The Muon g-2 arrived Friday night at its new home at Fermilab in Batavia. A crowd had gathered to celebrate its arrival.
"We've prepared the power supply, and we prepared the refrigeration to cool the ring down, and then we supply voltage to it, run a current through it, and that turns on the electromagnet," said Hogan Nguyen, lead scientist, Fermilab.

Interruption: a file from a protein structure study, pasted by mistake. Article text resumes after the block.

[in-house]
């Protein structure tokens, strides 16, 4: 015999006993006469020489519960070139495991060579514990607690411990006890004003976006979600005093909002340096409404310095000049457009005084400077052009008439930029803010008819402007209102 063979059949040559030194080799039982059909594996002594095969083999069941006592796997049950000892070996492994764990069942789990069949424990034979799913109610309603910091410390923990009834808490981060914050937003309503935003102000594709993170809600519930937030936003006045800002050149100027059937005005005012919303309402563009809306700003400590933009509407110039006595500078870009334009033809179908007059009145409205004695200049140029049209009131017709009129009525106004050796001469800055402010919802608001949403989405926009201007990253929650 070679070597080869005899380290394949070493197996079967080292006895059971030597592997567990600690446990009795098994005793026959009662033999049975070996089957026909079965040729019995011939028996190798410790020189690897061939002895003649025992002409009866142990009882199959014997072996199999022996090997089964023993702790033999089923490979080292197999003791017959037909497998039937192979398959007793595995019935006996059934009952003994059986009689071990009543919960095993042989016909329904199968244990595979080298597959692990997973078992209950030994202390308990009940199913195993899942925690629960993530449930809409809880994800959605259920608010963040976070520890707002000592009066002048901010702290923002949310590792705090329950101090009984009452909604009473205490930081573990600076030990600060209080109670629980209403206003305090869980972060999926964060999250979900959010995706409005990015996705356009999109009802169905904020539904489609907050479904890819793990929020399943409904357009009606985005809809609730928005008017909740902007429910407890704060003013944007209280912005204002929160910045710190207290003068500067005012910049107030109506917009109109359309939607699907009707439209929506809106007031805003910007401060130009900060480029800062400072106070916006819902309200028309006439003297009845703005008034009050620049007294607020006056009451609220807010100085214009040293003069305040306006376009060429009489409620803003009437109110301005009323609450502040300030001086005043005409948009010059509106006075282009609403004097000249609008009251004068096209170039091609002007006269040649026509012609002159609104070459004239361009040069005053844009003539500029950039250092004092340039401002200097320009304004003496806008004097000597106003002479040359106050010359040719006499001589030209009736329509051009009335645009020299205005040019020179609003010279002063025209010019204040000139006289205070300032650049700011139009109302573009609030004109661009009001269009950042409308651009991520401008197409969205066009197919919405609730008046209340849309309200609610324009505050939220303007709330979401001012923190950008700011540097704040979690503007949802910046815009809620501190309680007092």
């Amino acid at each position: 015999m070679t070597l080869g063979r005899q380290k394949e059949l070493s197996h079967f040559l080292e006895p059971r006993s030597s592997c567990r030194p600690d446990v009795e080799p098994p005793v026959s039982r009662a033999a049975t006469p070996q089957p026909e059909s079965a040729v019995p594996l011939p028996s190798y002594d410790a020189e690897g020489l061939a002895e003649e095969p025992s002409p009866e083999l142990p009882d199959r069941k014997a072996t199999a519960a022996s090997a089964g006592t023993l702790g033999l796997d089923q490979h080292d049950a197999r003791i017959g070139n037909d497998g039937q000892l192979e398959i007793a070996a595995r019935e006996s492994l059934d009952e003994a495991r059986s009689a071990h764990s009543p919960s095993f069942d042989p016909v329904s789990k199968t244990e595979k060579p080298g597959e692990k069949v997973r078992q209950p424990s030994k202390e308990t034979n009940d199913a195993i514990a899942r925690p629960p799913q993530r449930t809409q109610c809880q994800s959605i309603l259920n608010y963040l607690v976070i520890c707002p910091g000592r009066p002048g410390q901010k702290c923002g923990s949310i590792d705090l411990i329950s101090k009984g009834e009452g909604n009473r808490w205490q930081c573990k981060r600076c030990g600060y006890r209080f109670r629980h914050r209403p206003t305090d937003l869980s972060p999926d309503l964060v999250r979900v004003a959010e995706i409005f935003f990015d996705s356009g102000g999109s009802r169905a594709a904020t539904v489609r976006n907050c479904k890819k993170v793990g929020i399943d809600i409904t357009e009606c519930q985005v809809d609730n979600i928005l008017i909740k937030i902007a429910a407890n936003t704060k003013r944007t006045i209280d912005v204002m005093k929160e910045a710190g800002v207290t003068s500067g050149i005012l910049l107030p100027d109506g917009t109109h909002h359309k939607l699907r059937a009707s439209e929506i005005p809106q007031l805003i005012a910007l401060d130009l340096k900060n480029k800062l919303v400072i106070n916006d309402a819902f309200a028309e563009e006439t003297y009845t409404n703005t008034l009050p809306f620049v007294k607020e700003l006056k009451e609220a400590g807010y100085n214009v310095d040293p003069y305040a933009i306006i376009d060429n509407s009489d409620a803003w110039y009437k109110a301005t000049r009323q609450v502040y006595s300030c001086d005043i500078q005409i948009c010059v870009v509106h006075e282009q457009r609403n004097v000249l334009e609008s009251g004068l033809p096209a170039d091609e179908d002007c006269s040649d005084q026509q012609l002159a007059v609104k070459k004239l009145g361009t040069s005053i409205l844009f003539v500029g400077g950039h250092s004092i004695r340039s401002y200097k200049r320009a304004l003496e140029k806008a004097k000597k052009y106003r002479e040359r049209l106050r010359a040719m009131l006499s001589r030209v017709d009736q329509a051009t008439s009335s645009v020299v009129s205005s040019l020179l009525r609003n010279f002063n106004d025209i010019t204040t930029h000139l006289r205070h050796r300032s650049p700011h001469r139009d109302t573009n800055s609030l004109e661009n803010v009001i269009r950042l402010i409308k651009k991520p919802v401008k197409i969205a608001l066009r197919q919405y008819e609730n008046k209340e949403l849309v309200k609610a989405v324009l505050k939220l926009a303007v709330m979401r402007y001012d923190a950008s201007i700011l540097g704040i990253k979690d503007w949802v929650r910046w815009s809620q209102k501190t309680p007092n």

The 50-foot wide, 15-ton super-conducting electro-magnet took a month to get here.
First it floated by barge down the east coast and up the Mississippi and Illinois rivers.
Then it rode a specially-designed truck that could travel at just 10 miles per hour.
Scientists at Fermilab will use the magnet to search for undiscovered particles.